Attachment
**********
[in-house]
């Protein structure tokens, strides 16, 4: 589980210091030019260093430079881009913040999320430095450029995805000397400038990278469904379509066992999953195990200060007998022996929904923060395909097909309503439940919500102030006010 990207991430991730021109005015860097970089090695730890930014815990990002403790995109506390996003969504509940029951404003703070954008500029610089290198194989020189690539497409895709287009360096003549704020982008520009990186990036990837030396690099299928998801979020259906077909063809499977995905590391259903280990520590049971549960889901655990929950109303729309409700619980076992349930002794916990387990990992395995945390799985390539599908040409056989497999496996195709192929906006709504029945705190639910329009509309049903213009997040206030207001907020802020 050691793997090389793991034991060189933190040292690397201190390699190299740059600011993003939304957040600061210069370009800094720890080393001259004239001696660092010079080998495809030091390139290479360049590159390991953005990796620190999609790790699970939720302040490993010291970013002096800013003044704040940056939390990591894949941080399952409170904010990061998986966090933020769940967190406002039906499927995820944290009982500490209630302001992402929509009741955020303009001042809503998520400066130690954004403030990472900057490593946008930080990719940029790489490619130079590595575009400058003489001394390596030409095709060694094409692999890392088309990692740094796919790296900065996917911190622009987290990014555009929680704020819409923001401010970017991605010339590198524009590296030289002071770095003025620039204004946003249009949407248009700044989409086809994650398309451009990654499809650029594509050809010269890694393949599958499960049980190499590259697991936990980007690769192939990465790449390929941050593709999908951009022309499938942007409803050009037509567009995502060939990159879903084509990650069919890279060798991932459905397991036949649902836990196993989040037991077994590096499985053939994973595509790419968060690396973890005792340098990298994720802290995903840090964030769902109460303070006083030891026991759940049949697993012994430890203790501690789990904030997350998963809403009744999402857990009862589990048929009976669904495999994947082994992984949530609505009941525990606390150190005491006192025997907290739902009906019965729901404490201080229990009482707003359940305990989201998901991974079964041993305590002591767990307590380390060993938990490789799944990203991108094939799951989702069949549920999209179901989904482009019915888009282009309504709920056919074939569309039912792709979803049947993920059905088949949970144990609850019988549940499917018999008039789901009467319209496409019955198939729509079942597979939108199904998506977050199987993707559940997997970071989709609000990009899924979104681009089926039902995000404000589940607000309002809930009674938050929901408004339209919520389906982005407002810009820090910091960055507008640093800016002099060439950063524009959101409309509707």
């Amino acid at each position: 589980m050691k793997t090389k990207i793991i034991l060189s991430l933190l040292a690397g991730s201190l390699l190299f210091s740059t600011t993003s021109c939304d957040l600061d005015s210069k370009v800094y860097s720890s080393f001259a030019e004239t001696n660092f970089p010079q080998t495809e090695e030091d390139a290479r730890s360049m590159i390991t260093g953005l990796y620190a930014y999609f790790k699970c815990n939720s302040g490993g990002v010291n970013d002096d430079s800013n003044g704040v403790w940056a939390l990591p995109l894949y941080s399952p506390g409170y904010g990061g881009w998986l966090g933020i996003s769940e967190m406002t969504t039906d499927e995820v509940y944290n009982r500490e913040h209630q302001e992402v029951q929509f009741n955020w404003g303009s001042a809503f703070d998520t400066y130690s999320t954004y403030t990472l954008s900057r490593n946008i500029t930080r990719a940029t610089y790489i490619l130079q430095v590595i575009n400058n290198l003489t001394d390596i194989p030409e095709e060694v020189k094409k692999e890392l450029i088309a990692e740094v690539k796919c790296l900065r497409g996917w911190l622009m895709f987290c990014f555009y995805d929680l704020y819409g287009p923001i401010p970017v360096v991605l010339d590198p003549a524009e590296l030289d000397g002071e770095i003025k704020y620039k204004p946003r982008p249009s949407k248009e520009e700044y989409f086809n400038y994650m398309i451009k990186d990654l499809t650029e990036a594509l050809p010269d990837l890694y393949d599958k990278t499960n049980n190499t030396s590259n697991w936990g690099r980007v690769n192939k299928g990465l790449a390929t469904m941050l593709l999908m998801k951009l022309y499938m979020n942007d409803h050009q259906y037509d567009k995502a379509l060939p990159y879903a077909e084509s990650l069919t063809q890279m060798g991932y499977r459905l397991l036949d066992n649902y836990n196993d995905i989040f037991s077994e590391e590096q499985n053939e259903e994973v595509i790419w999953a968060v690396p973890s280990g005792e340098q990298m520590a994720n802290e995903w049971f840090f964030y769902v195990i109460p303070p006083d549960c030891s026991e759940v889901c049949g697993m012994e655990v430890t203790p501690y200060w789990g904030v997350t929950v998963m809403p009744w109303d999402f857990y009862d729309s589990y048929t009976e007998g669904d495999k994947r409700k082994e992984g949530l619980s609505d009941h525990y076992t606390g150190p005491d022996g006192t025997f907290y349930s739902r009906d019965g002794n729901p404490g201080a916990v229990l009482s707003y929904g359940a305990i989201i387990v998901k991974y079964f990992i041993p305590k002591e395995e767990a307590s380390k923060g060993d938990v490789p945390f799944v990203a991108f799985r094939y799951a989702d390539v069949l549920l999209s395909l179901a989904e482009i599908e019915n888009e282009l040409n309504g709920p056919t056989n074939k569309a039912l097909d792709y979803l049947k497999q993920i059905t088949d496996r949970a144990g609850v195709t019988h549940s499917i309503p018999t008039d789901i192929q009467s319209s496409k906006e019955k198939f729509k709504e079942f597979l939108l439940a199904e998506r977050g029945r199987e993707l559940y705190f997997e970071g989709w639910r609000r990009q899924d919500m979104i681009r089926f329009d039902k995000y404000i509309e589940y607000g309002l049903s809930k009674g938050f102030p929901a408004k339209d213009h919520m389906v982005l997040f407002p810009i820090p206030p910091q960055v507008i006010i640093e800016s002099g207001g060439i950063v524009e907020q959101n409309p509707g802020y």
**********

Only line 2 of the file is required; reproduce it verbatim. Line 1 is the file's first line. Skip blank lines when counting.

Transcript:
């Protein structure tokens, strides 16, 4: 589980210091030019260093430079881009913040999320430095450029995805000397400038990278469904379509066992999953195990200060007998022996929904923060395909097909309503439940919500102030006010 990207991430991730021109005015860097970089090695730890930014815990990002403790995109506390996003969504509940029951404003703070954008500029610089290198194989020189690539497409895709287009360096003549704020982008520009990186990036990837030396690099299928998801979020259906077909063809499977995905590391259903280990520590049971549960889901655990929950109303729309409700619980076992349930002794916990387990990992395995945390799985390539599908040409056989497999496996195709192929906006709504029945705190639910329009509309049903213009997040206030207001907020802020 050691793997090389793991034991060189933190040292690397201190390699190299740059600011993003939304957040600061210069370009800094720890080393001259004239001696660092010079080998495809030091390139290479360049590159390991953005990796620190999609790790699970939720302040490993010291970013002096800013003044704040940056939390990591894949941080399952409170904010990061998986966090933020769940967190406002039906499927995820944290009982500490209630302001992402929509009741955020303009001042809503998520400066130690954004403030990472900057490593946008930080990719940029790489490619130079590595575009400058003489001394390596030409095709060694094409692999890392088309990692740094796919790296900065996917911190622009987290990014555009929680704020819409923001401010970017991605010339590198524009590296030289002071770095003025620039204004946003249009949407248009700044989409086809994650398309451009990654499809650029594509050809010269890694393949599958499960049980190499590259697991936990980007690769192939990465790449390929941050593709999908951009022309499938942007409803050009037509567009995502060939990159879903084509990650069919890279060798991932459905397991036949649902836990196993989040037991077994590096499985053939994973595509790419968060690396973890005792340098990298994720802290995903840090964030769902109460303070006083030891026991759940049949697993012994430890203790501690789990904030997350998963809403009744999402857990009862589990048929009976669904495999994947082994992984949530609505009941525990606390150190005491006192025997907290739902009906019965729901404490201080229990009482707003359940305990989201998901991974079964041993305590002591767990307590380390060993938990490789799944990203991108094939799951989702069949549920999209179901989904482009019915888009282009309504709920056919074939569309039912792709979803049947993920059905088949949970144990609850019988549940499917018999008039789901009467319209496409019955198939729509079942597979939108199904998506977050199987993707559940997997970071989709609000990009899924979104681009089926039902995000404000589940607000309002809930009674938050929901408004339209919520389906982005407002810009820090910091960055507008640093800016002099060439950063524009959101409309509707």